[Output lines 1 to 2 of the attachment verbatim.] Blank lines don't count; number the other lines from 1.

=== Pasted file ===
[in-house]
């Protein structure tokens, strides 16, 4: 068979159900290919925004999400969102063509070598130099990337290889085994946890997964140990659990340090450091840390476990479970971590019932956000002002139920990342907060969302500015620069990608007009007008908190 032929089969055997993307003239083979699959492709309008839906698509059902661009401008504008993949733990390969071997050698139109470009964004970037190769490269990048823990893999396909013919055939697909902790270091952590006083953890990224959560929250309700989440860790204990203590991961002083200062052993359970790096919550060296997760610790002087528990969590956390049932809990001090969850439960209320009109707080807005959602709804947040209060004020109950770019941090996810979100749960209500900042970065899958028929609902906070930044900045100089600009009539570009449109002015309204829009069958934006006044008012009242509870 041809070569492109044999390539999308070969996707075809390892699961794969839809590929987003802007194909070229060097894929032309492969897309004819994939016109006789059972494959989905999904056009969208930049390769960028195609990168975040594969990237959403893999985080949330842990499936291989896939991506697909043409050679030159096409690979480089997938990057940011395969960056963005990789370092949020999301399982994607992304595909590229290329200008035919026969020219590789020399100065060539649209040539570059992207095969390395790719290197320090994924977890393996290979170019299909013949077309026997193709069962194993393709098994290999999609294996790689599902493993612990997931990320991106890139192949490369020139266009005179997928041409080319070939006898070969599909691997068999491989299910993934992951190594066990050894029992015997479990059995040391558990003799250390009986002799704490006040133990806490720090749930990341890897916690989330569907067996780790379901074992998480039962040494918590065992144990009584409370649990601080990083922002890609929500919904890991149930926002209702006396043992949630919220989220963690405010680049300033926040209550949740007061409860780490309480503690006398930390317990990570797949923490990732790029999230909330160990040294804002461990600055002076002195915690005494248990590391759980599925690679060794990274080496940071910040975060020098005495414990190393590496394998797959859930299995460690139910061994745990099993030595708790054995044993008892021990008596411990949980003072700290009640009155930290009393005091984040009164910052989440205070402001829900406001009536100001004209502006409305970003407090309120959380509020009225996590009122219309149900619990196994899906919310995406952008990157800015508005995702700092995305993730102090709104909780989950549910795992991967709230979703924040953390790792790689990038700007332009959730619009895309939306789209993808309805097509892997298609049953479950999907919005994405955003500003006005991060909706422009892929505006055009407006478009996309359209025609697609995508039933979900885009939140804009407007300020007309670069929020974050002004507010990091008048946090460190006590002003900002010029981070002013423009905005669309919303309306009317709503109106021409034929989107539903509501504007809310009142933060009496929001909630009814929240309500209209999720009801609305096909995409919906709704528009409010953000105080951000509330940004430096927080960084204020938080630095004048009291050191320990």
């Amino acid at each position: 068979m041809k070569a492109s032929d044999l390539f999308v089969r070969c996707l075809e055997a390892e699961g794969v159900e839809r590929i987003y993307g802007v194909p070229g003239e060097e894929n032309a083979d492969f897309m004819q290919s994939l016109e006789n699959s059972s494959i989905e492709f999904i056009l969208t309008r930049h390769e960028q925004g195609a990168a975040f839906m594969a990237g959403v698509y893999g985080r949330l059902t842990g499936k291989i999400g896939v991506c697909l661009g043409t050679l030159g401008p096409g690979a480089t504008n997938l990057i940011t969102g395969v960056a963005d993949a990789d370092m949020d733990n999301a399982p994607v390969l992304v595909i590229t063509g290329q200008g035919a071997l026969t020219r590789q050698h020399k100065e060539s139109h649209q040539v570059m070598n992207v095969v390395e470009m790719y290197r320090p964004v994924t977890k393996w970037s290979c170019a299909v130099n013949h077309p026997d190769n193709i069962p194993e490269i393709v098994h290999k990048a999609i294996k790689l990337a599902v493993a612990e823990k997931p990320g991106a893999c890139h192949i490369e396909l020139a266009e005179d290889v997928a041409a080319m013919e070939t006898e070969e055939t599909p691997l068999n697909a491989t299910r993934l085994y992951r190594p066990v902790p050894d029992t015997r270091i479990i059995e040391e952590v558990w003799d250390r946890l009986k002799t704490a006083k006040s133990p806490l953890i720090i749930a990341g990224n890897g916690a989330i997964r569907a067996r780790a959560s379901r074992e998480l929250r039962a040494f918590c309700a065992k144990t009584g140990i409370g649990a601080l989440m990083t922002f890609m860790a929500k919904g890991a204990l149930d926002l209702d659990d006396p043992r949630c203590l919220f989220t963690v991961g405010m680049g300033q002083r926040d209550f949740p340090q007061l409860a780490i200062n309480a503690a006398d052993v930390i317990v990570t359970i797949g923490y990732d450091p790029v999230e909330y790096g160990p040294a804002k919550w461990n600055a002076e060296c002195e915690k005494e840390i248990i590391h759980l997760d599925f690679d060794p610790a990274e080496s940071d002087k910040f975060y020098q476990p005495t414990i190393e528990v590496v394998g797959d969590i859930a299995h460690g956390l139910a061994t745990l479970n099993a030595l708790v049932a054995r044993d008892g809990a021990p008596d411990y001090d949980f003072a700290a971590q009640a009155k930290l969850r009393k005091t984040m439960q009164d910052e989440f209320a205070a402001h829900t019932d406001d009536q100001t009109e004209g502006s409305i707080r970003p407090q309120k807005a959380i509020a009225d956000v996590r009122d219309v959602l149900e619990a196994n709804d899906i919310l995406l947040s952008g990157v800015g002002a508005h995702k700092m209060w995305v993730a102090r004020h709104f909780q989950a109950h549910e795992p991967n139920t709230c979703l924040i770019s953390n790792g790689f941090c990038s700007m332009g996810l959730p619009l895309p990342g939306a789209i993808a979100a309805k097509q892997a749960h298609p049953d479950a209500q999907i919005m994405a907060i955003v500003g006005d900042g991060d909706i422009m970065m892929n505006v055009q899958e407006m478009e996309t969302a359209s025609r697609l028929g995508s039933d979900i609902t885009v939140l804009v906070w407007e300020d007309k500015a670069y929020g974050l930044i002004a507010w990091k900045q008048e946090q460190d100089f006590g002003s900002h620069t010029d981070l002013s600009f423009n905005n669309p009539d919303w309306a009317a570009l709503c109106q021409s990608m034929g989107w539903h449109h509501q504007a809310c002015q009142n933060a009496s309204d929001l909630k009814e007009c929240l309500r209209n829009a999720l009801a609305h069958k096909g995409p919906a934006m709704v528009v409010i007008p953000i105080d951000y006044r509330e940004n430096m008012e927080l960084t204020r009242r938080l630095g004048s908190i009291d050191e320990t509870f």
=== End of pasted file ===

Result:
[in-house]
């Protein structure tokens, strides 16, 4: 068979159900290919925004999400969102063509070598130099990337290889085994946890997964140990659990340090450091840390476990479970971590019932956000002002139920990342907060969302500015620069990608007009007008908190 032929089969055997993307003239083979699959492709309008839906698509059902661009401008504008993949733990390969071997050698139109470009964004970037190769490269990048823990893999396909013919055939697909902790270091952590006083953890990224959560929250309700989440860790204990203590991961002083200062052993359970790096919550060296997760610790002087528990969590956390049932809990001090969850439960209320009109707080807005959602709804947040209060004020109950770019941090996810979100749960209500900042970065899958028929609902906070930044900045100089600009009539570009449109002015309204829009069958934006006044008012009242509870 041809070569492109044999390539999308070969996707075809390892699961794969839809590929987003802007194909070229060097894929032309492969897309004819994939016109006789059972494959989905999904056009969208930049390769960028195609990168975040594969990237959403893999985080949330842990499936291989896939991506697909043409050679030159096409690979480089997938990057940011395969960056963005990789370092949020999301399982994607992304595909590229290329200008035919026969020219590789020399100065060539649209040539570059992207095969390395790719290197320090994924977890393996290979170019299909013949077309026997193709069962194993393709098994290999999609294996790689599902493993612990997931990320991106890139192949490369020139266009005179997928041409080319070939006898070969599909691997068999491989299910993934992951190594066990050894029992015997479990059995040391558990003799250390009986002799704490006040133990806490720090749930990341890897916690989330569907067996780790379901074992998480039962040494918590065992144990009584409370649990601080990083922002890609929500919904890991149930926002209702006396043992949630919220989220963690405010680049300033926040209550949740007061409860780490309480503690006398930390317990990570797949923490990732790029999230909330160990040294804002461990600055002076002195915690005494248990590391759980599925690679060794990274080496940071910040975060020098005495414990190393590496394998797959859930299995460690139910061994745990099993030595708790054995044993008892021990008596411990949980003072700290009640009155930290009393005091984040009164910052989440205070402001829900406001009536100001004209502006409305970003407090309120959380509020009225996590009122219309149900619990196994899906919310995406952008990157800015508005995702700092995305993730102090709104909780989950549910795992991967709230979703924040953390790792790689990038700007332009959730619009895309939306789209993808309805097509892997298609049953479950999907919005994405955003500003006005991060909706422009892929505006055009407006478009996309359209025609697609995508039933979900885009939140804009407007300020007309670069929020974050002004507010990091008048946090460190006590002003900002010029981070002013423009905005669309919303309306009317709503109106021409034929989107539903509501504007809310009142933060009496929001909630009814929240309500209209999720009801609305096909995409919906709704528009409010953000105080951000509330940004430096927080960084204020938080630095004048009291050191320990």